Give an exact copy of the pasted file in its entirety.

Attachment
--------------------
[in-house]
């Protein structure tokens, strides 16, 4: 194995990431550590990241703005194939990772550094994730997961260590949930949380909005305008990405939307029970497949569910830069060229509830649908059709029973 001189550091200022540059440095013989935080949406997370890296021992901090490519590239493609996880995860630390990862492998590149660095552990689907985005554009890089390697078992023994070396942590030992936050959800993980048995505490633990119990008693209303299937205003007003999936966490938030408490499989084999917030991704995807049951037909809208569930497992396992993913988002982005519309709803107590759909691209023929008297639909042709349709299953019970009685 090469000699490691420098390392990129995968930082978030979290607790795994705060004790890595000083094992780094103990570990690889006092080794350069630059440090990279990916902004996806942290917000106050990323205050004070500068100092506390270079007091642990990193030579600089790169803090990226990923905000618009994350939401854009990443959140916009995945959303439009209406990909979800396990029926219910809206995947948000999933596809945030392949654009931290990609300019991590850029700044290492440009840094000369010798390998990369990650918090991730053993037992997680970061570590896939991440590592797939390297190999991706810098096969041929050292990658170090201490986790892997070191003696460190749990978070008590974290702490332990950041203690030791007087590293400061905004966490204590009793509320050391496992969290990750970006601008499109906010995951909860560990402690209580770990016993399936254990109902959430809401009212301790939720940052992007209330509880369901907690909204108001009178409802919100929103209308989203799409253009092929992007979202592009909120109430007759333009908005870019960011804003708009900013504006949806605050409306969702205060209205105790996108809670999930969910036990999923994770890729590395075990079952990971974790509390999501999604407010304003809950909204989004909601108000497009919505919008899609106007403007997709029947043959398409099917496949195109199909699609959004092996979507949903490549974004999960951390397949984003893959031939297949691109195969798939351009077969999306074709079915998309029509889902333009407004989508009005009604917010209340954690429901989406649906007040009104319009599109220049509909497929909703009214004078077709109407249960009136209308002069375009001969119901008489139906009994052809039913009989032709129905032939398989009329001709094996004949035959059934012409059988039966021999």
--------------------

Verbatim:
[in-house]
């Protein structure tokens, strides 16, 4: 194995990431550590990241703005194939990772550094994730997961260590949930949380909005305008990405939307029970497949569910830069060229509830649908059709029973 001189550091200022540059440095013989935080949406997370890296021992901090490519590239493609996880995860630390990862492998590149660095552990689907985005554009890089390697078992023994070396942590030992936050959800993980048995505490633990119990008693209303299937205003007003999936966490938030408490499989084999917030991704995807049951037909809208569930497992396992993913988002982005519309709803107590759909691209023929008297639909042709349709299953019970009685 090469000699490691420098390392990129995968930082978030979290607790795994705060004790890595000083094992780094103990570990690889006092080794350069630059440090990279990916902004996806942290917000106050990323205050004070500068100092506390270079007091642990990193030579600089790169803090990226990923905000618009994350939401854009990443959140916009995945959303439009209406990909979800396990029926219910809206995947948000999933596809945030392949654009931290990609300019991590850029700044290492440009840094000369010798390998990369990650918090991730053993037992997680970061570590896939991440590592797939390297190999991706810098096969041929050292990658170090201490986790892997070191003696460190749990978070008590974290702490332990950041203690030791007087590293400061905004966490204590009793509320050391496992969290990750970006601008499109906010995951909860560990402690209580770990016993399936254990109902959430809401009212301790939720940052992007209330509880369901907690909204108001009178409802919100929103209308989203799409253009092929992007979202592009909120109430007759333009908005870019960011804003708009900013504006949806605050409306969702205060209205105790996108809670999930969910036990999923994770890729590395075990079952990971974790509390999501999604407010304003809950909204989004909601108000497009919505919008899609106007403007997709029947043959398409099917496949195109199909699609959004092996979507949903490549974004999960951390397949984003893959031939297949691109195969798939351009077969999306074709079915998309029509889902333009407004989508009005009604917010209340954690429901989406649906007040009104319009599109220049509909497929909703009214004078077709109407249960009136209308002069375009001969119901008489139906009994052809039913009989032709129905032939398989009329001709094996004949035959059934012409059988039966021999």